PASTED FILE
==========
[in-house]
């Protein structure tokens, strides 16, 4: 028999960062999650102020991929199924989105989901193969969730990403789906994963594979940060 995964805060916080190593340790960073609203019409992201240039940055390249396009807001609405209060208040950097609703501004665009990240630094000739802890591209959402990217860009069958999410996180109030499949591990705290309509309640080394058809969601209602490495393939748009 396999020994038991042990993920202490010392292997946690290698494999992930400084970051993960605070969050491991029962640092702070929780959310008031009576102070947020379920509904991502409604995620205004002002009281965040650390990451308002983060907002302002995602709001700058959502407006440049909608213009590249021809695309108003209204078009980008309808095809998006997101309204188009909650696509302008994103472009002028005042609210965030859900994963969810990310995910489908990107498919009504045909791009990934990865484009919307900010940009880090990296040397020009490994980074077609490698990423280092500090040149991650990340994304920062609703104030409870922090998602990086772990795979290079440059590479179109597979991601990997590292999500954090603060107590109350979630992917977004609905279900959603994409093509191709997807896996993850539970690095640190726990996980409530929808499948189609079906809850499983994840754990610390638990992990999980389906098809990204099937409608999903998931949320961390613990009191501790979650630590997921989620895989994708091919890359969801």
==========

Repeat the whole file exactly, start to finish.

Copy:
[in-house]
């Protein structure tokens, strides 16, 4: 028999960062999650102020991929199924989105989901193969969730990403789906994963594979940060 995964805060916080190593340790960073609203019409992201240039940055390249396009807001609405209060208040950097609703501004665009990240630094000739802890591209959402990217860009069958999410996180109030499949591990705290309509309640080394058809969601209602490495393939748009 396999020994038991042990993920202490010392292997946690290698494999992930400084970051993960605070969050491991029962640092702070929780959310008031009576102070947020379920509904991502409604995620205004002002009281965040650390990451308002983060907002302002995602709001700058959502407006440049909608213009590249021809695309108003209204078009980008309808095809998006997101309204188009909650696509302008994103472009002028005042609210965030859900994963969810990310995910489908990107498919009504045909791009990934990865484009919307900010940009880090990296040397020009490994980074077609490698990423280092500090040149991650990340994304920062609703104030409870922090998602990086772990795979290079440059590479179109597979991601990997590292999500954090603060107590109350979630992917977004609905279900959603994409093509191709997807896996993850539970690095640190726990996980409530929808499948189609079906809850499983994840754990610390638990992990999980389906098809990204099937409608999903998931949320961390613990009191501790979650630590997921989620895989994708091919890359969801």